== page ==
Helicopter Parenting: Introducing “W”
W is the first-born male of three siblings. W is considered as the “golden child”, as his family waited for 17 years long before their first child finally arrived. W never lacked emotional or material love. Both his parents fulfilled their roles and raised him in a harmonious family. Everyone loved him all the more because he was an adorable and clever child. It was doubtless that all the attention within the extended family was centered towards him. W is very close with both of his parents, especially his mother – their emotional bond is very strong.
W went through appropriate developmental phases like other children of the same age. The love and attention he received from his parents also did not change. His mother consistently nurtured the values of modesty, empathy and obedience.
Unfortunately, his mother’s parenting remains unchanged even as he enters his teenage years. He was used to his mother managing every aspect of his life, ranging from his meals, what colored clothing to wear, and diet restrictions prohibiting iced beverages, among others. W was used to getting everything from his mother, every aspect of himself was determined by his mother, even into adulthood.
Eventually, W became a person who is always dependent on others, indecisive, unable to resolve issues, and has underdeveloped confidence for his age. W often experiences failures in establishing interpersonal relationships with his peers and with the opposite sex. He was also ridiculed as “mommy’s child” by his friends. The worst things W will possibly experience are difficulty managing issues as an adult and managing his household.
Understanding Helicopter Parenting
So, what really happened to W? Don’t his parents seem to be educating and loving him wholeheartedly? Do any of you know or have heard of Helicopter Parenting? Yanuar Jatnika (2016:1) defines helicopter parenting in the book “Between Parent and Teenager” as parenting where parents overly protects and gives attention to the child.
The main traits of helicopter parenting include the parent’s desire to attend to the child’s activities to the point of neglecting their own needs and always attempting to remove hindrances for the child. Parents with helicopter behavior will always hover over and pay excessive attention to their children. For some parents, paying attention to their children’s needs and protecting them from problems and difficulties are part of how they show love and care for their children.
The intentions of parents with this parenting practice are noble and good. Parents undoubtedly ought to love their children wholeheartedly. The problem occurs when it is performed excessively, impacting the child’s character development as they enter adulthood. Often children with helicopter parents are unable to resolve problems, experience difficulty developing self-confidence, and have poor mental resilience (Fira Nur Anindya & Bijaksana Prabawa, 2018: 2). Other impacts include often being extremely dependent in adulthood such that they lack readiness to manage life’s challenges (Elsa Cindrya, 2016: 4).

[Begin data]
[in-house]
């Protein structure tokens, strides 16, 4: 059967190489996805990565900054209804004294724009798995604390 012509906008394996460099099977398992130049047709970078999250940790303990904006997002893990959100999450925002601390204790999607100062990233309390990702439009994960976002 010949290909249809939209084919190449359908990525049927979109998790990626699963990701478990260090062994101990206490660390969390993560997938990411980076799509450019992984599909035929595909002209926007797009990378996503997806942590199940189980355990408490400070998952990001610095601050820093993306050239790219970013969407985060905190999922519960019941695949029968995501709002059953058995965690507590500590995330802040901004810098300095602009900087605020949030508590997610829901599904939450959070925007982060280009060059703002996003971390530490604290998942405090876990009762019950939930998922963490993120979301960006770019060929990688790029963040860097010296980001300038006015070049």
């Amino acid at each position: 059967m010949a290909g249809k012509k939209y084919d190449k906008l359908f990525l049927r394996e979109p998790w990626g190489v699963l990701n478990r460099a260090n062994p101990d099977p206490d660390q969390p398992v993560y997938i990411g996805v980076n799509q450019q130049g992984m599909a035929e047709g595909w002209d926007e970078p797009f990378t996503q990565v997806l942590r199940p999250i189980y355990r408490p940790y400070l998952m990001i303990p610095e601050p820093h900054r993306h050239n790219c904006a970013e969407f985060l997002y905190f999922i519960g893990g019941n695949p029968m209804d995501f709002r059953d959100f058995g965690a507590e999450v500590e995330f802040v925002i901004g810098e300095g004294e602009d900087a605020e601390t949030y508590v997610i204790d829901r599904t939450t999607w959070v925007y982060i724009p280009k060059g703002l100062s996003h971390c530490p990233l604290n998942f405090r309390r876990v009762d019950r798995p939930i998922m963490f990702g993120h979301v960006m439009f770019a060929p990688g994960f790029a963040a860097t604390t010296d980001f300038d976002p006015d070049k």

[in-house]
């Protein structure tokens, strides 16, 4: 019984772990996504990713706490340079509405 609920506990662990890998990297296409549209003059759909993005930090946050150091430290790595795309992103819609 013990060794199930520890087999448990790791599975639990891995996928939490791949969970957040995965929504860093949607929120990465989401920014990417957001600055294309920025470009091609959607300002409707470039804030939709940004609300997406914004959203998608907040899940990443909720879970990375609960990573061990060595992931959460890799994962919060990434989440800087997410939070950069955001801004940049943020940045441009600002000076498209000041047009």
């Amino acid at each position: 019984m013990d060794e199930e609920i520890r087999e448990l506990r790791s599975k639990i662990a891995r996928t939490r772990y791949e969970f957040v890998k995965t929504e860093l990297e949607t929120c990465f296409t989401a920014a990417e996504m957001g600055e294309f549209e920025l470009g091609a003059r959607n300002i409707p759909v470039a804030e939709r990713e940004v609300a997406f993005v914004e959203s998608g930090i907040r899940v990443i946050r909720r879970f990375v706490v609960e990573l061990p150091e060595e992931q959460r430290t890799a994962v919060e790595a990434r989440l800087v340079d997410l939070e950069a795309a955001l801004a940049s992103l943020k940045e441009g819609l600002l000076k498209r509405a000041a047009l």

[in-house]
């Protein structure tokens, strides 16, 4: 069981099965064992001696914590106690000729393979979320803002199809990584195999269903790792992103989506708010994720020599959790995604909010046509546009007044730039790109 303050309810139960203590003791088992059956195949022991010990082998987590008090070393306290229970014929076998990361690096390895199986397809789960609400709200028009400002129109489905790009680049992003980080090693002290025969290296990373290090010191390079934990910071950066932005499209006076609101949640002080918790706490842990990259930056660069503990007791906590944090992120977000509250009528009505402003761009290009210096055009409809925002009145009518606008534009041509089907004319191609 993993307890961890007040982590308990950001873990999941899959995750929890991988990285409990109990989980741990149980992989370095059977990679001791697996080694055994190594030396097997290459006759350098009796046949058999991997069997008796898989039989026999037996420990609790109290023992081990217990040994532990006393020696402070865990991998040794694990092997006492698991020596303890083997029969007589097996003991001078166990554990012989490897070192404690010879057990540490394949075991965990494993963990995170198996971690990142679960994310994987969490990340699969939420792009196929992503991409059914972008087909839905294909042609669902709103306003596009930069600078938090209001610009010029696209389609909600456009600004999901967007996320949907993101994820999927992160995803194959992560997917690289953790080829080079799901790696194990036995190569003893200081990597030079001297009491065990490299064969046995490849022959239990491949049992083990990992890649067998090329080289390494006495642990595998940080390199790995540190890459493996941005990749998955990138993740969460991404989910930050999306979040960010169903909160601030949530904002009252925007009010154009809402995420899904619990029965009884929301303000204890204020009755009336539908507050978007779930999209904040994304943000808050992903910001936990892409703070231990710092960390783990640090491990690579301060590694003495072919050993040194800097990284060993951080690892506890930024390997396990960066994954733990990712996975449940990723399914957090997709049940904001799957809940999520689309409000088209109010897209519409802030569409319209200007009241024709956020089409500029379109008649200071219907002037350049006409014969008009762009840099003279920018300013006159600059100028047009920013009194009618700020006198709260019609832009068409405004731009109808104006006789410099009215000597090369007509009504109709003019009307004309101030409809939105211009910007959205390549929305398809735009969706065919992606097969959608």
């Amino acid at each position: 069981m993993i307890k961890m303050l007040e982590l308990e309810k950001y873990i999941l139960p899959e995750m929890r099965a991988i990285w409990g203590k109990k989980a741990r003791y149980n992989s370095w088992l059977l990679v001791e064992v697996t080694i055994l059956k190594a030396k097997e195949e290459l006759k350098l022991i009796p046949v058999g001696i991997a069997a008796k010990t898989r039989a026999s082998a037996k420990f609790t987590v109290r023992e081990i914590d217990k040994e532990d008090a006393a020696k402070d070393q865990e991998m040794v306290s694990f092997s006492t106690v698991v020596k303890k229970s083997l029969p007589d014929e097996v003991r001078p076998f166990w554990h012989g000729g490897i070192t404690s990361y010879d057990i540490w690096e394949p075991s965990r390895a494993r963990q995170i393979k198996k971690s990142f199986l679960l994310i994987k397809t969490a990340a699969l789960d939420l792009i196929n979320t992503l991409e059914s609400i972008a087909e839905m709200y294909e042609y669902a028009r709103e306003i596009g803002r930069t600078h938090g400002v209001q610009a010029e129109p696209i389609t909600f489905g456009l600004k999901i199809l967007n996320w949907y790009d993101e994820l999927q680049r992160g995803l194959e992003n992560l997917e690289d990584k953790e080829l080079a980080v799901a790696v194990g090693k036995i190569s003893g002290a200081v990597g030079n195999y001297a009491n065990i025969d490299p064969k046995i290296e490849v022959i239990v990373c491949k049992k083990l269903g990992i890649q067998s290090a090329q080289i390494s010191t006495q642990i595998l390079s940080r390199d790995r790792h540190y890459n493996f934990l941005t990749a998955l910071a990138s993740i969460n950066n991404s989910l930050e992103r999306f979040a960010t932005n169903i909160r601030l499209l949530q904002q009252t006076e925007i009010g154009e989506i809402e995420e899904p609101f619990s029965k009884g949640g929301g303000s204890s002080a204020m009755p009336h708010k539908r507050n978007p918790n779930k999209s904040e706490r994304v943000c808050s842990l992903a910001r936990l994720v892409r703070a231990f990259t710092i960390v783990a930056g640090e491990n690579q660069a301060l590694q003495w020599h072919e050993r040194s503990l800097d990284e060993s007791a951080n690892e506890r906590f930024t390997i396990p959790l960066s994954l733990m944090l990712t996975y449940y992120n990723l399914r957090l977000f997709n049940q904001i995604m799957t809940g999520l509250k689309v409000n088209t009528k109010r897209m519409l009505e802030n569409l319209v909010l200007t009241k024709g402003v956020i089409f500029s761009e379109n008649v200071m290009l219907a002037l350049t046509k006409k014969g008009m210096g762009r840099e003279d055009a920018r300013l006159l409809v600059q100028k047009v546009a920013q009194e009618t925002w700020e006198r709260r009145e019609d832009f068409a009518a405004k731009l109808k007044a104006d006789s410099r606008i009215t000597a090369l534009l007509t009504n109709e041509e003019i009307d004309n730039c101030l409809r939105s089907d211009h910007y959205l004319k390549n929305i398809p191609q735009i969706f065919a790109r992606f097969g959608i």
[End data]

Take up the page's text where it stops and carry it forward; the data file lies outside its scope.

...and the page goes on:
What Someone Like W Can Do
Perhaps some of you KALMers may feel that you have had experiences similar to W. Perhaps you feel that you grew up under helicopter parents and as adults, experience similar difficulties like W. So, what can W do to overcome them? There are two psychological approaches that KALMers can undertake:
This is an element of the family mental health care program that provides information and education through therapeutic communication. The psychoeducation program is an approach that is educational and pragmatic in nature. This therapy aims to alter and improve the perspective and resilience within the family setting to optimize the function of the family’s support system.
The problem resolution is focused on Client W, providing space for Client W to express his problems and direct him to eventually resolve his own issues.
To carry out this approach, KALMers will need the guidance of a counselor or psychologist. KALMers can also obtain this service through the KALM application with one of our Kalmselors (KALM Psychologist and Professional Counsellors). The impact of parenting carries through to adulthood, whether in a negative or positive way. However, this does not mean that we cannot change the negative to positive with proper effort and appropriate guidance.
Penulis: Kalmselor Dwi Surya Purwanti, M. Psi., Psikolog (Kalmselor’s Code: DWI-888)
Note: You can consult with Kalmselor Dwi through KALM App and use Kalmselor’s Code: DWI-888
Editor: Lukas Limanjaya
Translated by: Jessie Yunus
Elsa Cindrya. (2016). Dampak Pengasuhan Terhadap Perkembangan Sosial Anak (Studi Deskriptif Kualitatif Anak Usia 5-7 Tahun Pada Masyarakat Di Sekitar Hutan Tanam Industri (HTI) SP 9 Desa Harapan Makmur Kecamatan Musi Lakitan Kabupaten Rawas, Sumatera Selatan Tahun 2016). Diakses pada hari Senin, tanggal 30 Nopember 2020 dari file:///C:/Users/USER/Downloads/2235-Article%20Text-5773-1-10-20180711.pdf
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Yanuar Jatnika. (2016). Pola Pengasuhan Helikopter. Diakses pada hari Senin, tanggal 30 Nopember 2020 dari https://sahabatkeluarga.kemdikbud.go.id/laman/index.php?r= tpost/xview&id=2409